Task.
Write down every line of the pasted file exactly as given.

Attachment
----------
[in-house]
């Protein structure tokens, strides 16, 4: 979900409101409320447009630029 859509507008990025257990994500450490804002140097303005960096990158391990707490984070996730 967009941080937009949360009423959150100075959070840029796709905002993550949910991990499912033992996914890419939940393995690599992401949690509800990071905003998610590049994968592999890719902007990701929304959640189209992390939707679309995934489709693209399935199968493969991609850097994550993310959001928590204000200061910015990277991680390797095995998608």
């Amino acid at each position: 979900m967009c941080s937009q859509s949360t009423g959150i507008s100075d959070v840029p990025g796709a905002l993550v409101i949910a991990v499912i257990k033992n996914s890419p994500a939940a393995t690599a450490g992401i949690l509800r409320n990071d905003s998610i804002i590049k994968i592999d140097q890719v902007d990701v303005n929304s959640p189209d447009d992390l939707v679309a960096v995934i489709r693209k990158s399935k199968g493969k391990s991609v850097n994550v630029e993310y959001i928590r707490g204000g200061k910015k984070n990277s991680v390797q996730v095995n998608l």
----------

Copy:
[in-house]
């Protein structure tokens, strides 16, 4: 979900409101409320447009630029 859509507008990025257990994500450490804002140097303005960096990158391990707490984070996730 967009941080937009949360009423959150100075959070840029796709905002993550949910991990499912033992996914890419939940393995690599992401949690509800990071905003998610590049994968592999890719902007990701929304959640189209992390939707679309995934489709693209399935199968493969991609850097994550993310959001928590204000200061910015990277991680390797095995998608």
């Amino acid at each position: 979900m967009c941080s937009q859509s949360t009423g959150i507008s100075d959070v840029p990025g796709a905002l993550v409101i949910a991990v499912i257990k033992n996914s890419p994500a939940a393995t690599a450490g992401i949690l509800r409320n990071d905003s998610i804002i590049k994968i592999d140097q890719v902007d990701v303005n929304s959640p189209d447009d992390l939707v679309a960096v995934i489709r693209k990158s399935k199968g493969k391990s991609v850097n994550v630029e993310y959001i928590r707490g204000g200061k910015k984070n990277s991680v390797q996730v095995n998608l």